Don’t forget the ñ!

cindy vs piñata

There’s a lot of things that bug me in the blog and internet world. This is one of them:






See something wrong?

Yes, the tilde is missing over the n. I love the ñ and have always been a little jealous that some of my family members get to add it to their surname (Ureño).

Angeleño may look okay without the ñ, but it was originally written like that back in the day. The third phrase on the list makes me giggle. It’s the perfect example of how leaving the tilde off the n changes the meaning of the word. It’s no longer “new year,” it’s “new anus.” Yeah, people will probably know what you mean, but it’s still awkward.

k l ll m n ñ o p

For the most part, the people who read my blog are not guilty of leaving off tildes, so you can skip this and leave it to the people who search for the following phrase:

How to add a tilde over an n

On a PC: control-shift-tilde + n
Using the key pad: alt+164 (I’ve also seen 0209)

On a Mac: opt+n, a tilde will appear, press n again

iPhone/iPad: hold down on the n, three options should appear, choose ñ

In high school, I used the Word Perfect insert character option or just added the tilde after I’d printed my assignment. As a Spanish minor in college, learned the PC shortcuts lest my grade suffer. Switching from a PC to a Mac for my personal computer meant learning more shortcuts. Adding accents was one of the first things I looked up when I got the iPhone. If you rarely write in Spanish or other languages with accents, umlauts, tildes and other characters, it might be tough to remember these shortcuts. An easier shortcut might just be searching for the properly spelled word you need on Google and then copying and pasting it into your document. Example: if you google “pinata”, piñata comes up immediately.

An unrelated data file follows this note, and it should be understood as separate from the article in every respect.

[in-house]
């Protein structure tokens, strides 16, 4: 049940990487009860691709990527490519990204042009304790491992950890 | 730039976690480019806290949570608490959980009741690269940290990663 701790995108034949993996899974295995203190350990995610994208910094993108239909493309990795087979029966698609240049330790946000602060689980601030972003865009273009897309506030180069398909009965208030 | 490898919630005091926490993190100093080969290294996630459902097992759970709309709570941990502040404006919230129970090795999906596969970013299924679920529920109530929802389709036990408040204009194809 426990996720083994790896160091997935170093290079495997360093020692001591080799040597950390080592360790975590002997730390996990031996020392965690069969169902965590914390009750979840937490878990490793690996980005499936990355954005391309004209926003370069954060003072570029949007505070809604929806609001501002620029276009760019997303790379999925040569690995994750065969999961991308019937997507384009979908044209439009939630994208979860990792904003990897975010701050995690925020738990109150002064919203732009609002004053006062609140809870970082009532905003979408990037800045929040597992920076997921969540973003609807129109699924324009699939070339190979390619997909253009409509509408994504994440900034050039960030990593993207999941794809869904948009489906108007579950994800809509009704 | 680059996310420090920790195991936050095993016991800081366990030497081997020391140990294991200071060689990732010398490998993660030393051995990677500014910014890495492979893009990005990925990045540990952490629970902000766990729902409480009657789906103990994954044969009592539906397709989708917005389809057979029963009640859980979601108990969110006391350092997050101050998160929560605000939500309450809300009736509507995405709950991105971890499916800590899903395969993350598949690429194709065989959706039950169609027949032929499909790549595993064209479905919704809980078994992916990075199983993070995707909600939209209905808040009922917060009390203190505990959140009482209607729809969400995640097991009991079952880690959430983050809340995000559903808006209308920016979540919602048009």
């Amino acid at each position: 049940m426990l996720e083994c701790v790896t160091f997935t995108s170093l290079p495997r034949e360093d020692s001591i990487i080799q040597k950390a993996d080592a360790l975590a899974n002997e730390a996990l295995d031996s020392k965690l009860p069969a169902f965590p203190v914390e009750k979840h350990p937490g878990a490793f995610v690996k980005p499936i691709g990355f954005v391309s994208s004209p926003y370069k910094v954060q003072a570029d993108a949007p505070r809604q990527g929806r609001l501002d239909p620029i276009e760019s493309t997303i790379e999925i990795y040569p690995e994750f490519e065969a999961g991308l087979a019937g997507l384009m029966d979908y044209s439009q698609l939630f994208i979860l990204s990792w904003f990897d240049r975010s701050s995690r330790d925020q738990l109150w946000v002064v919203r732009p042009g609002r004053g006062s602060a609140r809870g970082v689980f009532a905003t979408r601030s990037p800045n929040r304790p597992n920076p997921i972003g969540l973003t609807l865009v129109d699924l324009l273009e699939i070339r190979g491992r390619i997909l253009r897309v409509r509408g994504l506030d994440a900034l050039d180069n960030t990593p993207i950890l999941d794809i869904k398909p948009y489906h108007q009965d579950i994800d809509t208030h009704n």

¿Quieren más?

This Penn State tutorial on typing accents and special characters probably has everything you need.

Feliz Ano Nuevo with Michael Peña (via Mun2)

Spanish alphabet photo by Nathan Gibbs, used under Creative Commons license.


7 thoughts on “Don’t forget the ñ!

  1. I will just google a phrase in Spanish without any of the punctuation or ASCII values and I will find the phrase WITH them. I’ll just then cut and paste it.
    it’s soooo much easier to google it than to try and figure out what the ASCII codes are for the accented a or n tilde or upside down exclamation points.
    cut and pasted

  2. I have the Spanish keyboard turned on so I just press alt + shift and it changes to the Spanish keyboard.

    Así que me viene muy fácil escribir en español. Es un poco más difícil cuando uno tiene que usar alt + el número que sea.

    Hopefully I didn’t commit too many egregious grammatical mistakes in the previous paragraph.

  3. Martha Mascote says:

    Thank you mija for educating us! Tio Ivan had am awkward e-mail situation too! He did not know how to send a Feliz Ano Nuevo to a friend. I was “WHY”…(after 28 years) he just told me ano was anus…DUH stupid of me never knew. My Spanish not so good. I know now. We will use your tips and try to write Happy New Year in spanish correctly. This is why I have very smart educated nieces and nephews to correct me and tio. Love you

  4. Ernie Ureño says:

    I just commented on your Dad’s look alike to Chavez piece and I did not put the “ñ” in my name. However, you’ll be glad to see I’ve done it here, and I always sign my name with the “ñ.”

  5. Vane says:

    Cindy-lu…I have to tell you that you just saved me. I had to write an email to a teacher candidate whose last name included an ñ, and I remembered your post. You just helped me continue to advance professionally 🙂 ❤

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